Re-imagining The New Normal

Re-imagining The New Normal

By Andrew Khoo
AsiaCMS Board of Trustees

During this time of ‘lockdown’, we have thought and wondered about the post-lockdown period.  We, and others, have asked, “What will the ‘new normal’ look like?”

Before trying to answer that question, perhaps it would be good for us to first ask ourselves, “What was the ‘old normal’ like for us?” Was it perfect?  If not, was it acceptable to us?  If yes, why was it acceptable to us?

Could it be that the ‘old normal’ was acceptable to us because we had settled into a cosy relationship with the imperfect?

We had carved out a ‘comfortable compromise’ with everyday life, which didn’t impose too many challenges on us; an arrangement where we could get along without too many concerns.

Were we concerned about the refugees and undocumented migrant workers who inhabited the grey area of the informal economy, with its daily-rated and low-remunerated wage?  – these were the first type of jobs to evaporate when the lockdown came, casting such workers and their families immediately into financial and food insecurity, and uncertainty.

Did we care about the poor and the marginalised; those who did not have enough to eat, and who are dependent to a large extent, on some form of income and food support and supplement? –  their access to that assistance was jeopardised by movement restrictions and the (initial) prohibition on non-governmental organisations and societies from continuing with their charitable activities.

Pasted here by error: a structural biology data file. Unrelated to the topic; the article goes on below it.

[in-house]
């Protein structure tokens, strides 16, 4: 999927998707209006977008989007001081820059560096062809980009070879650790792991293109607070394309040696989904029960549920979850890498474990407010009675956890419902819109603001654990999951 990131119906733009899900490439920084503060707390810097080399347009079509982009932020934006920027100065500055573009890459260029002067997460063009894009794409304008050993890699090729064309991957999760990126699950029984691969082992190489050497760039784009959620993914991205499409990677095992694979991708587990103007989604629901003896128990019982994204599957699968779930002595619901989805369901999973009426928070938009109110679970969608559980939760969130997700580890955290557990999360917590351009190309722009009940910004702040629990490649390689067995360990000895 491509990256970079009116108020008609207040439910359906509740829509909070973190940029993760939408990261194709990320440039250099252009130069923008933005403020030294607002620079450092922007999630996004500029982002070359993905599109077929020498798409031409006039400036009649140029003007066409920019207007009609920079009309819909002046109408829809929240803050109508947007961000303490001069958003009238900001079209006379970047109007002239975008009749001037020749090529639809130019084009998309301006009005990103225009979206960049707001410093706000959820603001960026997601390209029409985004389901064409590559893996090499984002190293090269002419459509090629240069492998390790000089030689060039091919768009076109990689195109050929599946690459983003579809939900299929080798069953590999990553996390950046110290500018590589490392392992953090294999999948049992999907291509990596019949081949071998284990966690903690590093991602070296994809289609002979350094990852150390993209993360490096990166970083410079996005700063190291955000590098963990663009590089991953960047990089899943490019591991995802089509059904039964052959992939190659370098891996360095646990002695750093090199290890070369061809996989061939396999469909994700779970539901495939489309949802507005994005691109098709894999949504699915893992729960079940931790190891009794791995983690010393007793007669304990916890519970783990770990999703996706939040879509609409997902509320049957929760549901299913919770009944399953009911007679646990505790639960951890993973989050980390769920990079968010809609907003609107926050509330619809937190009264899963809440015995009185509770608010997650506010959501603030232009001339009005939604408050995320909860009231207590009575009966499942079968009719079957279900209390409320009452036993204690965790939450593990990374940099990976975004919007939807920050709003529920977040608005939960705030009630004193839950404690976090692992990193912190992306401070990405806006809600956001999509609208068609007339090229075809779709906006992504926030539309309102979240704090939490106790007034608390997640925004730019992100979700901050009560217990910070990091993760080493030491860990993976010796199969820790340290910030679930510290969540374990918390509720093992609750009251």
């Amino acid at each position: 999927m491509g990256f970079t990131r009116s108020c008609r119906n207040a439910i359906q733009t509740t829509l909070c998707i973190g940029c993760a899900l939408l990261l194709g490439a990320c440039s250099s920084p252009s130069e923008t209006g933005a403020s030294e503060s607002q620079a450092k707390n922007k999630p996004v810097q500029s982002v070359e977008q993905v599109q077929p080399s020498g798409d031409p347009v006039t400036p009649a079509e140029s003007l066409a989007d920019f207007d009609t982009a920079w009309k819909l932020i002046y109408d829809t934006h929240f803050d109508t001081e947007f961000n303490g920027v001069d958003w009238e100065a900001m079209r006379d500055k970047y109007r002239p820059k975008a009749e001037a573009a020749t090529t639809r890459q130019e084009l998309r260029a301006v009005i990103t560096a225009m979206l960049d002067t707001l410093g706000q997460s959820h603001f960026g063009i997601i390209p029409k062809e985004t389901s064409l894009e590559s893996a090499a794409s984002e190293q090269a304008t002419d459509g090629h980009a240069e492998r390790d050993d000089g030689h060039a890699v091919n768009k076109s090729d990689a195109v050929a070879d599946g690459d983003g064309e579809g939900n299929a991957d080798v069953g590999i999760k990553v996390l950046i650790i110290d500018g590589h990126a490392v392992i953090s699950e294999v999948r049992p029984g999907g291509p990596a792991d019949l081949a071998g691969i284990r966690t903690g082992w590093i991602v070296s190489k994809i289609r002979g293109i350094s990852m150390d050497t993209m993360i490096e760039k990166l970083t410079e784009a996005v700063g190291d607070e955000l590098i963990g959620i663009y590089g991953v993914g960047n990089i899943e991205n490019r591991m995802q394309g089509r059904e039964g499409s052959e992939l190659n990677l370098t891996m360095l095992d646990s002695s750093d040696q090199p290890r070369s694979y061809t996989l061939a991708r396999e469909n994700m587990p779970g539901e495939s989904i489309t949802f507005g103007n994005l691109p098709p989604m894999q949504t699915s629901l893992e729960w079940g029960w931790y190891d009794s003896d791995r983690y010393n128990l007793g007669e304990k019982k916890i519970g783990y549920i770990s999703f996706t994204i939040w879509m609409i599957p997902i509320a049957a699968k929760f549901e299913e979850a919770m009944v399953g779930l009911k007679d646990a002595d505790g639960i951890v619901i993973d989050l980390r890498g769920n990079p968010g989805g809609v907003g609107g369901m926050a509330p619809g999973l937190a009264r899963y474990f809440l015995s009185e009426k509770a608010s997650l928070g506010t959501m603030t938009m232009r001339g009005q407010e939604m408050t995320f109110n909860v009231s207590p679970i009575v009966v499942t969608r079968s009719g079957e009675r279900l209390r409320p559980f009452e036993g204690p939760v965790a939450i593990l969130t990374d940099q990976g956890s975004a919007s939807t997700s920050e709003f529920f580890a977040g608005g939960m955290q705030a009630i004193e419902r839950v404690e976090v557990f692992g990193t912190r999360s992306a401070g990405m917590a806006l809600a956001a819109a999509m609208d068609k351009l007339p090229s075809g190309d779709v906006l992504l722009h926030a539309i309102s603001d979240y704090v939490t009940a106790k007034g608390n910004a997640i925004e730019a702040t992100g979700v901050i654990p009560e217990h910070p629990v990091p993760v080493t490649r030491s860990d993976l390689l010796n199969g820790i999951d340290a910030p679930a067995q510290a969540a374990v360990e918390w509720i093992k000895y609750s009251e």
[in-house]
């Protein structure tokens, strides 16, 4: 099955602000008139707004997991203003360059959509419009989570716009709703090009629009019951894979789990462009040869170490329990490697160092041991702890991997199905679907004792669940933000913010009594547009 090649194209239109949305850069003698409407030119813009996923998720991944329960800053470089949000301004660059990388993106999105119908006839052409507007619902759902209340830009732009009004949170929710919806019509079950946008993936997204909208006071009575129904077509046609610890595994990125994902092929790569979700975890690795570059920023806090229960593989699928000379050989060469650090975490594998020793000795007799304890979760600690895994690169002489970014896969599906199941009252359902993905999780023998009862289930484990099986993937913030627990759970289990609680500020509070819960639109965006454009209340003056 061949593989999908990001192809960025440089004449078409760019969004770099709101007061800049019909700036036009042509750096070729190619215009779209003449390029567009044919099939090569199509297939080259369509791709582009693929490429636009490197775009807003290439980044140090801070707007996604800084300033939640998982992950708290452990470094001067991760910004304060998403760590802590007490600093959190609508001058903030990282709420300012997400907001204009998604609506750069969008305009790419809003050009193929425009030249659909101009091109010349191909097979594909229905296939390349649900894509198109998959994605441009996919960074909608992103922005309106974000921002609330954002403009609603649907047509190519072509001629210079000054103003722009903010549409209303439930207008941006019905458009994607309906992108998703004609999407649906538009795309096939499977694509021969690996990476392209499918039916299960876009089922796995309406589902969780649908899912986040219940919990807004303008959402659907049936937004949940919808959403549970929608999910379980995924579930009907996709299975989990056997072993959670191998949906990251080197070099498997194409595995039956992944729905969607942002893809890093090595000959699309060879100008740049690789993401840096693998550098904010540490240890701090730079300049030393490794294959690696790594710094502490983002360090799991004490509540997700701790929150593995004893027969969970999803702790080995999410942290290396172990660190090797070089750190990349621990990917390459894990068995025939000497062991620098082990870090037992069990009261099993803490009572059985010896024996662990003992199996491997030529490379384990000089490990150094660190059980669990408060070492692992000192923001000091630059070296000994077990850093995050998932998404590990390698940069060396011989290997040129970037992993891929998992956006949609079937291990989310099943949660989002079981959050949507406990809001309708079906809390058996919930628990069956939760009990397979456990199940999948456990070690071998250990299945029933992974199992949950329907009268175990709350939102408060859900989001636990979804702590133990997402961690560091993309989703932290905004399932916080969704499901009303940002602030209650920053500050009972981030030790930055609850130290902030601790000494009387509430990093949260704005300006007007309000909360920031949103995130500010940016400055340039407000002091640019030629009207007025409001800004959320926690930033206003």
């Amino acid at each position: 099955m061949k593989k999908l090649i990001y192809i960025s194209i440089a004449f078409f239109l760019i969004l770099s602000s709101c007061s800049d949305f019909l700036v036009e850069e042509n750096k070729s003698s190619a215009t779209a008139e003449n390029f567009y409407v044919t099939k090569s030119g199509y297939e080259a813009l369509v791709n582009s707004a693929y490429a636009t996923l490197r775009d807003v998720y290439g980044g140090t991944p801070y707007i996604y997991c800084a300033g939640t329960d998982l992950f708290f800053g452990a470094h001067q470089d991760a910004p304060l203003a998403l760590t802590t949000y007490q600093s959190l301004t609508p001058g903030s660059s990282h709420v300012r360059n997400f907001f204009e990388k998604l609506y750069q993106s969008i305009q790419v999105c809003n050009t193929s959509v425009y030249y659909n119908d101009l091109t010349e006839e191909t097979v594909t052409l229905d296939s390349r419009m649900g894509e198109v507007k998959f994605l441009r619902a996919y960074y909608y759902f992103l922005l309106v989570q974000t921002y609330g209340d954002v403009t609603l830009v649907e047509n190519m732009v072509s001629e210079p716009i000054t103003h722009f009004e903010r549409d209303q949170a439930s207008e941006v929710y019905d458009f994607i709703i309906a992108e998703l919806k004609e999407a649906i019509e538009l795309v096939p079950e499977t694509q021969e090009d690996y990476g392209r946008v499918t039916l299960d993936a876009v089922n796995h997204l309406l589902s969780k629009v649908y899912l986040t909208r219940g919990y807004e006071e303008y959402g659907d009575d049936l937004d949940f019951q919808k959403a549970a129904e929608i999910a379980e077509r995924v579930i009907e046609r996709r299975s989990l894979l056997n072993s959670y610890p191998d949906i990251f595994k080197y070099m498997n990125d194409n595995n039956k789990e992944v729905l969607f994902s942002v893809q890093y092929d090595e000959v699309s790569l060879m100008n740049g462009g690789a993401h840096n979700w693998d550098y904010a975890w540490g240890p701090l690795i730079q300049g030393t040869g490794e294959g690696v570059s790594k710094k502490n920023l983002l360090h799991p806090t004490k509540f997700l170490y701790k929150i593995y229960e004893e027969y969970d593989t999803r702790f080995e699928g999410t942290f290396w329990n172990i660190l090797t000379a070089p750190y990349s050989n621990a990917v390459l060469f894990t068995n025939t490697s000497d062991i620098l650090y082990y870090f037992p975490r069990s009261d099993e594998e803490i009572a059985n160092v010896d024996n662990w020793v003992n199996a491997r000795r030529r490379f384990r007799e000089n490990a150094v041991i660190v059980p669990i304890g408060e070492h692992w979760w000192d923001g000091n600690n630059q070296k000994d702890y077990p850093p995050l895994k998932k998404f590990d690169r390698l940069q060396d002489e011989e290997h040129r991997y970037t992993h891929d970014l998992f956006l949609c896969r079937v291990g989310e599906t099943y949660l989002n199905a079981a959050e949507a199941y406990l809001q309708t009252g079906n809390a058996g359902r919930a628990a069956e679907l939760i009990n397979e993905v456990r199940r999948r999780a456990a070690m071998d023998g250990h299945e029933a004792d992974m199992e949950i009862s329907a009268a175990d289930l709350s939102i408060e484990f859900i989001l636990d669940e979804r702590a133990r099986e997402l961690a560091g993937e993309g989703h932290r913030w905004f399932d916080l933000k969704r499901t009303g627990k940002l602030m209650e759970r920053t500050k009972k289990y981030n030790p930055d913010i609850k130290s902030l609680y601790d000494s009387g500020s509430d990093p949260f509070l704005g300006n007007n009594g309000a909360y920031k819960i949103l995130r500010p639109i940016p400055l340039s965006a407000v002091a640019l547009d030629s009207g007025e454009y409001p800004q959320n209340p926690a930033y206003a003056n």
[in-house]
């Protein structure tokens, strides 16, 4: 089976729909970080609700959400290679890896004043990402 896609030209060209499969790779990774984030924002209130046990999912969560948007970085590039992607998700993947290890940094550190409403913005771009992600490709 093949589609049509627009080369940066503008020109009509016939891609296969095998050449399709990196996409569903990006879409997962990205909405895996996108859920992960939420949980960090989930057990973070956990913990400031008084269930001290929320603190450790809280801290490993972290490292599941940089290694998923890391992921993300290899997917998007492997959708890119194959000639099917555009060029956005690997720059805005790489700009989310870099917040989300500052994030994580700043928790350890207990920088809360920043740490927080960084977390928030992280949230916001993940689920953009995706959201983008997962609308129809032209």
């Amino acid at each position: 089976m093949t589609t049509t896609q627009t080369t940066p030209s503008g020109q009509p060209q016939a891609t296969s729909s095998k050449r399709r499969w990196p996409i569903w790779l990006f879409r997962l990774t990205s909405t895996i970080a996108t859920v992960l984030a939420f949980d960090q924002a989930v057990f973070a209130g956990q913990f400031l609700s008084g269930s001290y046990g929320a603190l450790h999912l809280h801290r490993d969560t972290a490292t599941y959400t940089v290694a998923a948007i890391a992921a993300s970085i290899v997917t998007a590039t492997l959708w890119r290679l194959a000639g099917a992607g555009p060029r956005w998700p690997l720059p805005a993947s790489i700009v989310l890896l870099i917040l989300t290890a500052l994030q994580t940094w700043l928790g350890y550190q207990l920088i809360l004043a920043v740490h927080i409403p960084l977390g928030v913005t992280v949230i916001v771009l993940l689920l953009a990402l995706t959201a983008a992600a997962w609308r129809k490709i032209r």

And did we think about the ‘front liners’?  Not just those at the front-line of the medical response to COVID-19, but the ‘backroom’ people?  – the ones we relied upon to stock the shelves of the supermarkets and convenience stores;  the ones who prepared food at restaurants for our takeaways; the ones who drove cars and rode motorbikes to deliver the takeaways to us; the ones who kept our streets clean and collected our garbage, come rain, shine or disease.

It is interesting to reflect on what the government considered as ‘essential services’ during the lockdown. Places of religious worship were shut, religious services were prohibited, and ministers of religion could not make pastoral visits.  But work that can be considered dirty, difficult and dangerous were prioritised. 

Hospital cleaners suddenly became singularly important. The first became last, and the last was considered first.  People to whom we would not give a second look, whom we took for granted, suddenly became the focus of attention – And a critical need.

So in the ‘new normal’, will there be a permanent re-evaluation of people in these categories of work?  Or, after a while, will we forget and will things simply slide to casual normalcy?

Will the characteristics of the ‘old normal’ – distance, disconnection, disenfranchisement, dislocation – return?  Will we allow them to return?

Will we replace physical distance with God and with others with a spiritual connection – social disenfranchisement of God’s human and environmental creation with spiritual relocation/replacement?

And will we recover our priorities by rediscovering God’s?

In both private faith and public fidelity to the Gospel, will the ‘new normal’ or reimagining the future post-COVID-19 move us and those around us from emotional helplessness and emptiness to spiritual empowerment, especially as we have just commemorated Pentecost?

In the words of the Most Revd. Justin Welby, the Archbishop of Canterbury: “Re-imagining enables re-evaluation of current societal challenges and the re-ordering of priorities for each stakeholder.”

Wishing you a vivid re-imagination in the ‘new normal’!